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Origin of phage
Definition for phage (2 of 2)
Origin of -phage
WORDS THAT USE -PHAGE
What does -phage mean?
The form -phage ultimately comes from the Greek phageîn, meaning “to eat, devour.” This Greek root also helps form the word esophagus. Discover the connection at our entry for the word. The word phage, referring to a bacteriophage, is a shortened or independent use of the combining form -phage
Closely related to -phage are -phagia, -phagy, and -phagous. Their corresponding form combined to the beginning of words is phago-. Learn more about their specific applications at our Words That Use articles for the forms.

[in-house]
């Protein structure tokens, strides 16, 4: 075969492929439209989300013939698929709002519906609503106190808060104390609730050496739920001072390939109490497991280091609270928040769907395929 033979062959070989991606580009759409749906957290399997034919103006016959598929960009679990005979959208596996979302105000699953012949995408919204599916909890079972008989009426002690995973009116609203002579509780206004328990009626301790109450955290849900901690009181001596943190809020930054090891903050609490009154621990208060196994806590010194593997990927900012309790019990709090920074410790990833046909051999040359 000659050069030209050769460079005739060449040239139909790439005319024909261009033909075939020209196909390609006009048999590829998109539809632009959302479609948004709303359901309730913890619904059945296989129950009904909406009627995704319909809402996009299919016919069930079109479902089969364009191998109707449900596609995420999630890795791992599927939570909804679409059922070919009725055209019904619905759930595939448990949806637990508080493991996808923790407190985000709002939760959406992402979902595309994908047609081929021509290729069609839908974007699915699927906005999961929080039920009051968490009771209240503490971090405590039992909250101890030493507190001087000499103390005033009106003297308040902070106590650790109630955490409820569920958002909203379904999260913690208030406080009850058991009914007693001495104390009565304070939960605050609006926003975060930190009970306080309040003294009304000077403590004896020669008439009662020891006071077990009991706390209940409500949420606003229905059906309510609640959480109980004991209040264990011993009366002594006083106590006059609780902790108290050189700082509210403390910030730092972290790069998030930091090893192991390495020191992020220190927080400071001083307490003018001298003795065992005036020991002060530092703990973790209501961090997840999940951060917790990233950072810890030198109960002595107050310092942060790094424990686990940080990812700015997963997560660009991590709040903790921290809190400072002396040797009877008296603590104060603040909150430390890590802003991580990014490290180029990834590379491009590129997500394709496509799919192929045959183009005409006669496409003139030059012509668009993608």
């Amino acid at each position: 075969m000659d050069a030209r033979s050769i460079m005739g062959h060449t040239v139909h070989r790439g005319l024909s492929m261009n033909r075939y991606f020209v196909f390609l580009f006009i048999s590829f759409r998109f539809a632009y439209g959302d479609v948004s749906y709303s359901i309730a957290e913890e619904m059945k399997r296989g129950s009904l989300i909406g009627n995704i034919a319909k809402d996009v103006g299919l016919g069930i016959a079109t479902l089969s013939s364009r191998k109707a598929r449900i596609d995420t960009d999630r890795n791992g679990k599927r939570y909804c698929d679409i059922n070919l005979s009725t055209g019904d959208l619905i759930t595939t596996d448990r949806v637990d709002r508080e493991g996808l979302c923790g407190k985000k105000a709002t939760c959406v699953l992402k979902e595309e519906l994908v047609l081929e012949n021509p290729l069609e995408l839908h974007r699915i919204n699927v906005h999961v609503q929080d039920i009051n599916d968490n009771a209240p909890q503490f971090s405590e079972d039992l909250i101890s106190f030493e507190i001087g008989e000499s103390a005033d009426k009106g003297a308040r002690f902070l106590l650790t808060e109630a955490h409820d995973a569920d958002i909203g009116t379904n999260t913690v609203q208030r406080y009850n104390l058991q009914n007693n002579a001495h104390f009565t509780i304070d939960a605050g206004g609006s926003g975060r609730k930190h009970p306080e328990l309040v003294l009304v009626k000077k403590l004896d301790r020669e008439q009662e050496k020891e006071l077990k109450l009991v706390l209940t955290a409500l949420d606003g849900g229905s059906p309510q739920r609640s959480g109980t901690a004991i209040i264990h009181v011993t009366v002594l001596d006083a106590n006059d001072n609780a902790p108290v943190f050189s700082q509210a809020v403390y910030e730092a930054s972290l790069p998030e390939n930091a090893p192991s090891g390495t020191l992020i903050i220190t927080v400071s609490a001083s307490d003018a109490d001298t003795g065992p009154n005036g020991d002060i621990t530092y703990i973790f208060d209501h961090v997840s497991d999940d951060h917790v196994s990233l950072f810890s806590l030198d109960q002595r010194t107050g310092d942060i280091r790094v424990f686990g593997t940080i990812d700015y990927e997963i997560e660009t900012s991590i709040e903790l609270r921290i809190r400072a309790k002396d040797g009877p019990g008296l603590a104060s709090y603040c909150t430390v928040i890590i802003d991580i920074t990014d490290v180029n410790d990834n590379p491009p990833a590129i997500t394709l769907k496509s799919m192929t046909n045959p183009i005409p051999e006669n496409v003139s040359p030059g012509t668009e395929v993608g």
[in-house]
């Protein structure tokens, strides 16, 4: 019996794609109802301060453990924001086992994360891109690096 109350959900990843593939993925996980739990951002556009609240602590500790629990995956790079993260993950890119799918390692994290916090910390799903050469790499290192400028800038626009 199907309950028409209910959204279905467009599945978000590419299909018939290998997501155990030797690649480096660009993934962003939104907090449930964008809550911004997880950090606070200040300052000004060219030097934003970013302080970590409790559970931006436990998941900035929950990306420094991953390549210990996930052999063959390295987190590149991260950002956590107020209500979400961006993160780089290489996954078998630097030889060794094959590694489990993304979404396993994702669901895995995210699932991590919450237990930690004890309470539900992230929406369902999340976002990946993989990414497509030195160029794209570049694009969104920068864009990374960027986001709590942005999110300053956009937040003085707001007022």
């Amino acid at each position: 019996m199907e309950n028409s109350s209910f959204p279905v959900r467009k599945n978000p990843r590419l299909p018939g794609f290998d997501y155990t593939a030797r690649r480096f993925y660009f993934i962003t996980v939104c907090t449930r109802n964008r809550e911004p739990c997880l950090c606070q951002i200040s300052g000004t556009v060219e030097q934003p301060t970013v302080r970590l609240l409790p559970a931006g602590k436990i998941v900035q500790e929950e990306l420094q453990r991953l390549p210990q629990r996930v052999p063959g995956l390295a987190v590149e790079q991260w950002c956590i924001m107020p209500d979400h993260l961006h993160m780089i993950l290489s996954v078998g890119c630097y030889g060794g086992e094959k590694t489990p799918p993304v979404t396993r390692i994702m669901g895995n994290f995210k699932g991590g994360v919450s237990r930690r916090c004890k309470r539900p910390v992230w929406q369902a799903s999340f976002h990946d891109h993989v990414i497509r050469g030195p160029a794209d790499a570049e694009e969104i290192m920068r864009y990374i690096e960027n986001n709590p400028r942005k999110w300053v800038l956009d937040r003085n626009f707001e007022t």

Examples of -phage
One example of a term that features the form -phage is bibliophage, a fancy term for a bookworm. A bibliophage is someone who is “an ardent reader.”
The first portion of the word, biblio-, may look familiar. It means “book,” from the Greek biblíon. As we have seen, -phage means “a thing that devours.” Bibliophage literally translates to “a thing that devours books.” Yum!
What are some words that use the combining form -phage?
- bacteriophage (using the equivalent form of -phage in French)
- macrophage (using the equivalent form of -phage in New Latin)
What are some other forms that -phage may be commonly confused with?